Agrotera was an avatar of Artemis, and goddess of war. Ancient Spartans used to sacrifice to her before starting a new military campaign.

[edit] Etymology

There may be some connection with the Greek αρτεμης = "safe and sound" from the root αρ = "to fit".

[edit] Birth

In Greek mythology Artemis is the daughter of Zeus and Leto, and the twin sister of Apollo. Leto had to find a place where the sun had never shone to give birth to the two due to a curse set by Hera, Zeus' wife. For this, Zeus rose an island that had been floating underwater and not yet touched by the sun. The island was Delos, and Leto gave birth there. In many tales, Artemis was born first and then assisted Leto in the birth of her brother. However, there are cases when the two were born at the same time. Artemis and Apollo were born greater than any of Hera's children.

[edit] Childhood

At three years old, Artemis asked her father, Zeus, while sitting on the god king's knee, to grant her several wishes. First she asked to remain a virgin forever. She then asked to never have to be married and to have lop-eared hounds, stags to lead her chariot, and nymphs as her hunting companions. She also requested the power to converse with animals. He granted her wishes. All of her companions remained virgins, and Artemis guarded her chastity very, very closely.

[edit] Tales of Artemis and men

[edit] Actaeon

She was once bathing naked in the woods when the Theban prince and hunter Actaeon stumbled across her. He stopped and stared, amazed at her ravishing beauty. He was so stunned that he accidentally stepped on a twig, and Artemis noticed him. She was so disgusted at his stares that she threw magical water at his forehead. The water transformed him into a stag and his own hounds killed him. He was torn apart by the deadly hunting dogs, who never knew that the stag they were hunting was their own master. Alternatively, Actaeon boasted that he was a better hunter than she and Artemis turned him into a stag and he was eaten by his hounds.

[edit] Adonis

In some versions of the story of Adonis, Artemis sent a wild boar to kill Adonis as punishment for boasting he was superior in hunting.

In other versions, she killed him for revenge. Adonis was Aphrodite's favourite like Hippolytus had been Artemis'. When Aphrodite killed Hippolytus, Artemis had her revenge by killing Adonis.

[edit] Siproites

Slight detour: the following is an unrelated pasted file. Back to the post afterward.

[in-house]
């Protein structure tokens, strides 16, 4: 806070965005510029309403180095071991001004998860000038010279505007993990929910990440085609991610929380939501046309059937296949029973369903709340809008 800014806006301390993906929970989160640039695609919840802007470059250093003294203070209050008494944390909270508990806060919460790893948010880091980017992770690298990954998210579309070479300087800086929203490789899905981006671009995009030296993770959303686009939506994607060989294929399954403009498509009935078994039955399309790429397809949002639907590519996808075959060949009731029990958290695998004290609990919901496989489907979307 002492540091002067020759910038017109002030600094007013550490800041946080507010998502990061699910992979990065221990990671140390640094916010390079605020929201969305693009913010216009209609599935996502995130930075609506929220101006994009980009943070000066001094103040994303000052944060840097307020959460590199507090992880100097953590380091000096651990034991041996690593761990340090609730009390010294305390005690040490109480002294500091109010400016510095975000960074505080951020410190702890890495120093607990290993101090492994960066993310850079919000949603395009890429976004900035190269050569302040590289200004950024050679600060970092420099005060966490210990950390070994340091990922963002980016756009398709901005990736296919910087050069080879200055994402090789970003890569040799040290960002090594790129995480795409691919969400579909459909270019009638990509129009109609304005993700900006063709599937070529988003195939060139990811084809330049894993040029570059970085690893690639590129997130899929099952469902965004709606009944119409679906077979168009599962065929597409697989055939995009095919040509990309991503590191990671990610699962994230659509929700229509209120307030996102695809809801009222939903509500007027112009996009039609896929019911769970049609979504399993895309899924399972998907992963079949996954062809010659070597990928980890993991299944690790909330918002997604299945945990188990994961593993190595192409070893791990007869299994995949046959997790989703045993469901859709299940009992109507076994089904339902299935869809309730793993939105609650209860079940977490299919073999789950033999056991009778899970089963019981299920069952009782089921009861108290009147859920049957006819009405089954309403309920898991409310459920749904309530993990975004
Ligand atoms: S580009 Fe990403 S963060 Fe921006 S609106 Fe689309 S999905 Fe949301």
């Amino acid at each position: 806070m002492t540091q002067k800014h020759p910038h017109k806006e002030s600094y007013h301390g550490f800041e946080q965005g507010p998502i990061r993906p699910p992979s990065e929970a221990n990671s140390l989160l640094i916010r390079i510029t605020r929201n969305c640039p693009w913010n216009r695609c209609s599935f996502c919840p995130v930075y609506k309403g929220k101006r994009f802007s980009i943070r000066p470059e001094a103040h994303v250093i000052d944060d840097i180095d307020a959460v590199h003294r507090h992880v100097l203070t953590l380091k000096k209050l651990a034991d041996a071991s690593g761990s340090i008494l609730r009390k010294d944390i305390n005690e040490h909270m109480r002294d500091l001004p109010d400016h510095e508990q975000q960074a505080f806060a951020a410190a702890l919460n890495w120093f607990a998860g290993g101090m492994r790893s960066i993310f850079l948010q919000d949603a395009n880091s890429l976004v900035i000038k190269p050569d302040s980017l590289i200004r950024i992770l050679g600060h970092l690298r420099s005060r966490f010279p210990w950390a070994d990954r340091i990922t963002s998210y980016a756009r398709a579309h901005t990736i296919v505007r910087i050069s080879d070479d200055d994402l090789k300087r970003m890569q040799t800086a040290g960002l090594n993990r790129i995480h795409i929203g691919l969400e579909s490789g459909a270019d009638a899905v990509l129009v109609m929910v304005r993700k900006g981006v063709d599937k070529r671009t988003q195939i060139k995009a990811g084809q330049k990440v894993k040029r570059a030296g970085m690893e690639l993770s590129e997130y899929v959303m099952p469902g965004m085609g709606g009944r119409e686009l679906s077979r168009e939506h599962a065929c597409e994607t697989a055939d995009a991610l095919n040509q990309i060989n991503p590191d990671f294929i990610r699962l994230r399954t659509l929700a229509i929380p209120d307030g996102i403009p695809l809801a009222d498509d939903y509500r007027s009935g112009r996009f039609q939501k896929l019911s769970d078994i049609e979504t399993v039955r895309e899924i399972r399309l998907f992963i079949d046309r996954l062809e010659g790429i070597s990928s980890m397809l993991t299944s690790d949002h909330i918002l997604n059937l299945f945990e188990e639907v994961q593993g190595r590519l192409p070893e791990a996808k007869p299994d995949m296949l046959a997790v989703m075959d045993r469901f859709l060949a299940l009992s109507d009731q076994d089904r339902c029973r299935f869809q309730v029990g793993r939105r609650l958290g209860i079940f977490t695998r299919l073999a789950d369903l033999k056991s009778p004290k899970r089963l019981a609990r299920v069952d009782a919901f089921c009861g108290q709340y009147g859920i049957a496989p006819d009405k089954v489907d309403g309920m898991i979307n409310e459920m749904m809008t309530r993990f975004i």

A Cretan, Siproites, saw Artemis nude and was changed by her into a deer. (The complete story does not survive in any mythographers works, but is mentioned offhand by Antoninus Liberalis.)

[edit] Orion

In some versions of the story of Orion, he was killed by Artemis, while in others he was killed by a scorpion sent by Apollo. There is a modern idea that Artemis once loved Orion, wanted to marry him, and was tricked into killing him, but this was actually a myth of Diana. However she was tricked into killing him. It is mentioned only in the Latin source "Poetic Astronomy" by Hyginus and does not occur anywhere in Greek sources or in direct connection with Artemis.

[edit] Other stories

[edit] Callisto

Image:Tizian 015.jpg
Tizian's Diana and Callisto
Artemis killed any of her companions who lost their virginity, such as Maera and Callisto.

One of Artemis' companions, Callisto, lost her virginity to Zeus, who had come disguised as Apollo or, in other legends, as Artemis herself. Enraged, Artemis changed her into a bear. Callisto's son, Arcas, nearly killed his mother while hunting, but Zeus or Artemis stopped him and placed them both in the sky as Ursa Major and Ursa Minor. Other versions say Artemis killed the bear with an arrow.

[edit] Agamemnon and Iphigenia

Artemis punished Agamemnon after he killed a sacred deer in a sacred grove and boasted he was a better hunter. On his way to Troy to participate in the Trojan War, Agamemnon's ships were suddenly motionless as Artemis stopped the wind. An oracle named Calchis told Agamemnon that the only way to appease Artemis was to sacrifice Iphigenia, his daughter. According to some versions, he did so, but others claims that he sacrificed a deer in her place and Iphigenia was taken to Crimea to prepare others for sacrifice to Artemis.

[edit] Niobe

A Queen of Thebes and wife of Amphion, Niobe boasted of her superiority to Leto because while she had fourteen children (Niobids), seven boys and seven girls, Leto had only one of each. When Artemis and Apollo heard this, they raced over to seek revenge. Apollo killed her sons as they practiced athletics, and they suffered painfully to death, and Artemis shot her daughters who died instantly without a sound. Apollo and Artemis used poisoned arrows to kill them, though according to some versions a number of the Niobids were spared (Chloris, usually). Amphion, at the sight of his dead sons, killed himself or was killed by Apollo. A devastated Niobe was turned to stone by Artemis as she wept, or committed suicide. In some myths she was thrown into a forsaken part of the Egyptian desert. Another says that her tears formed the river Achelous. Zeus had turned all the people of Thebes to stone and so no one buried the Niobids until the ninth day after their death, when the gods themselves entombed them.